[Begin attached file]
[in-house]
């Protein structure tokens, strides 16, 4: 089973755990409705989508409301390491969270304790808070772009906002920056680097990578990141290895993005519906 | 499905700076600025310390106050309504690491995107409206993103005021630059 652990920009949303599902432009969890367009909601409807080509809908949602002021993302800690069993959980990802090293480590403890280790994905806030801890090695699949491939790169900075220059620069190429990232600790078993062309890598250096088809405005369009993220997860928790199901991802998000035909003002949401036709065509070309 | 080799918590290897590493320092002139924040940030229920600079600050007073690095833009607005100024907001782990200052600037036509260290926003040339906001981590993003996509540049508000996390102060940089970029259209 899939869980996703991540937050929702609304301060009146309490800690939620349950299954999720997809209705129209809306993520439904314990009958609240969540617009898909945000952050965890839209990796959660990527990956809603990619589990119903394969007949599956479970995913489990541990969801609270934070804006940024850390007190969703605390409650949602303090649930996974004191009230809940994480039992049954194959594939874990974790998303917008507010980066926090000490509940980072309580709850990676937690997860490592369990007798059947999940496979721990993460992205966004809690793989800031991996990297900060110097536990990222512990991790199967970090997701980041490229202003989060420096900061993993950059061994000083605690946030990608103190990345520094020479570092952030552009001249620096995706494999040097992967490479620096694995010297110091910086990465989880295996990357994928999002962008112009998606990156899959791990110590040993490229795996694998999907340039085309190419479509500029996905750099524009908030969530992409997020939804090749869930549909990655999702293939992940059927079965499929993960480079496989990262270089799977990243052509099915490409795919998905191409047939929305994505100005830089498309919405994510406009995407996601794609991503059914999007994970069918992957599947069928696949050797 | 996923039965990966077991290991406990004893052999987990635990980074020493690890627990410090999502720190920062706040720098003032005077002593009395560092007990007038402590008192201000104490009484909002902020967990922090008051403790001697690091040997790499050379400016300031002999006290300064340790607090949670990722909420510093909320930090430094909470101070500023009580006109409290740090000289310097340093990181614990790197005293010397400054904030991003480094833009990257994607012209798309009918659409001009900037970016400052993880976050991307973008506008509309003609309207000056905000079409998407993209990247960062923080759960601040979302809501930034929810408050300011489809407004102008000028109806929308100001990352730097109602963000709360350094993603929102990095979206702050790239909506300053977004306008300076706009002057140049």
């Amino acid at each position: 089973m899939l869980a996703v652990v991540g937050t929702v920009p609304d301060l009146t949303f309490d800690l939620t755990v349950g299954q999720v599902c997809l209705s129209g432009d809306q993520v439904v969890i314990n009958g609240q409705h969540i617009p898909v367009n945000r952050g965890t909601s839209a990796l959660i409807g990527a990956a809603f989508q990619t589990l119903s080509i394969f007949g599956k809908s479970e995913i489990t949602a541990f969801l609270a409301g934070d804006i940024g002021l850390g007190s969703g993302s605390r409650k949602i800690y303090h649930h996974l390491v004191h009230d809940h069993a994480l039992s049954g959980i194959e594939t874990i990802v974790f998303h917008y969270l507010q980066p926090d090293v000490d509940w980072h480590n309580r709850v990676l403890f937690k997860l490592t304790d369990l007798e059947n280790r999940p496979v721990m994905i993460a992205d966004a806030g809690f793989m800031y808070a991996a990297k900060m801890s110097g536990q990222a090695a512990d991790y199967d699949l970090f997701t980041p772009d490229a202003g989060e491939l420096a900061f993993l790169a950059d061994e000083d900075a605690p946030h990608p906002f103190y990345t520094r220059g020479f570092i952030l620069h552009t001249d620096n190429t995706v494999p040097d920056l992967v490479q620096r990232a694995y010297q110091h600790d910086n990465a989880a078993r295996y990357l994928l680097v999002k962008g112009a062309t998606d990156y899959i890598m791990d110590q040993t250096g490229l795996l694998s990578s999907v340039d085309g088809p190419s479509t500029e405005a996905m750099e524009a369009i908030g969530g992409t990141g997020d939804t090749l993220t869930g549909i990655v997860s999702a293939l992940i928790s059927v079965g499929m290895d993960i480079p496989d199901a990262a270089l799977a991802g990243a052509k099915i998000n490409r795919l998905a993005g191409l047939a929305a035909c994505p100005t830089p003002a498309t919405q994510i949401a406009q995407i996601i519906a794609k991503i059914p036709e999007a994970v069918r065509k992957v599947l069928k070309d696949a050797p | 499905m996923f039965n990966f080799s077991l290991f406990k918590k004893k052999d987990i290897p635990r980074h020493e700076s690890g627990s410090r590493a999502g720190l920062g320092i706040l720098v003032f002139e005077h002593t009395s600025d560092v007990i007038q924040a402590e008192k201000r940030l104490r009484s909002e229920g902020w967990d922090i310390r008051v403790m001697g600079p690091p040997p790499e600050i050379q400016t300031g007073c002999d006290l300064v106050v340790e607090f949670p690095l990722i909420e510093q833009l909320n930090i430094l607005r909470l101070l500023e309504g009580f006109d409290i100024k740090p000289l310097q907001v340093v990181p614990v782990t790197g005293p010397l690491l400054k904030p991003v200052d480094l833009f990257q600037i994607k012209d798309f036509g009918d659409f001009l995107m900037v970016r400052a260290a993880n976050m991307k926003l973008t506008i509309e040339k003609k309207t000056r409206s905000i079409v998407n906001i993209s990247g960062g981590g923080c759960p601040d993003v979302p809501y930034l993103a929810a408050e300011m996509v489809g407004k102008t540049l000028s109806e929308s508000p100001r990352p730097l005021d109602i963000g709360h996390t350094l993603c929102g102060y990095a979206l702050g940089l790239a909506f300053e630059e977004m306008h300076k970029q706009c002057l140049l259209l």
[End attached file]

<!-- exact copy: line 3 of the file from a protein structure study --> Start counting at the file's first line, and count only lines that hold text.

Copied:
């Amino acid at each position: 089973m899939l869980a996703v652990v991540g937050t929702v920009p609304d301060l009146t949303f309490d800690l939620t755990v349950g299954q999720v599902c997809l209705s129209g432009d809306q993520v439904v969890i314990n009958g609240q409705h969540i617009p898909v367009n945000r952050g965890t909601s839209a990796l959660i409807g990527a990956a809603f989508q990619t589990l119903s080509i394969f007949g599956k809908s479970e995913i489990t949602a541990f969801l609270a409301g934070d804006i940024g002021l850390g007190s969703g993302s605390r409650k949602i800690y303090h649930h996974l390491v004191h009230d809940h069993a994480l039992s049954g959980i194959e594939t874990i990802v974790f998303h917008y969270l507010q980066p926090d090293v000490d509940w980072h480590n309580r709850v990676l403890f937690k997860l490592t304790d369990l007798e059947n280790r999940p496979v721990m994905i993460a992205d966004a806030g809690f793989m800031y808070a991996a990297k900060m801890s110097g536990q990222a090695a512990d991790y199967d699949l970090f997701t980041p772009d490229a202003g989060e491939l420096a900061f993993l790169a950059d061994e000083d900075a605690p946030h990608p906002f103190y990345t520094r220059g020479f570092i952030l620069h552009t001249d620096n190429t995706v494999p040097d920056l992967v490479q620096r990232a694995y010297q110091h600790d910086n990465a989880a078993r295996y990357l994928l680097v999002k962008g112009a062309t998606d990156y899959i890598m791990d110590q040993t250096g490229l795996l694998s990578s999907v340039d085309g088809p190419s479509t500029e405005a996905m750099e524009a369009i908030g969530g992409t990141g997020d939804t090749l993220t869930g549909i990655v997860s999702a293939l992940i928790s059927v079965g499929m290895d993960i480079p496989d199901a990262a270089l799977a991802g990243a052509k099915i998000n490409r795919l998905a993005g191409l047939a929305a035909c994505p100005t830089p003002a498309t919405q994510i949401a406009q995407i996601i519906a794609k991503i059914p036709e999007a994970v069918r065509k992957v599947l069928k070309d696949a050797p | 499905m996923f039965n990966f080799s077991l290991f406990k918590k004893k052999d987990i290897p635990r980074h020493e700076s690890g627990s410090r590493a999502g720190l920062g320092i706040l720098v003032f002139e005077h002593t009395s600025d560092v007990i007038q924040a402590e008192k201000r940030l104490r009484s909002e229920g902020w967990d922090i310390r008051v403790m001697g600079p690091p040997p790499e600050i050379q400016t300031g007073c002999d006290l300064v106050v340790e607090f949670p690095l990722i909420e510093q833009l909320n930090i430094l607005r909470l101070l500023e309504g009580f006109d409290i100024k740090p000289l310097q907001v340093v990181p614990v782990t790197g005293p010397l690491l400054k904030p991003v200052d480094l833009f990257q600037i994607k012209d798309f036509g009918d659409f001009l995107m900037v970016r400052a260290a993880n976050m991307k926003l973008t506008i509309e040339k003609k309207t000056r409206s905000i079409v998407n906001i993209s990247g960062g981590g923080c759960p601040d993003v979302p809501y930034l993103a929810a408050e300011m996509v489809g407004k102008t540049l000028s109806e929308s508000p100001r990352p730097l005021d109602i963000g709360h996390t350094l993603c929102g102060y990095a979206l702050g940089l790239a909506f300053e630059e977004m306008h300076k970029q706009c002057l140049l259209l």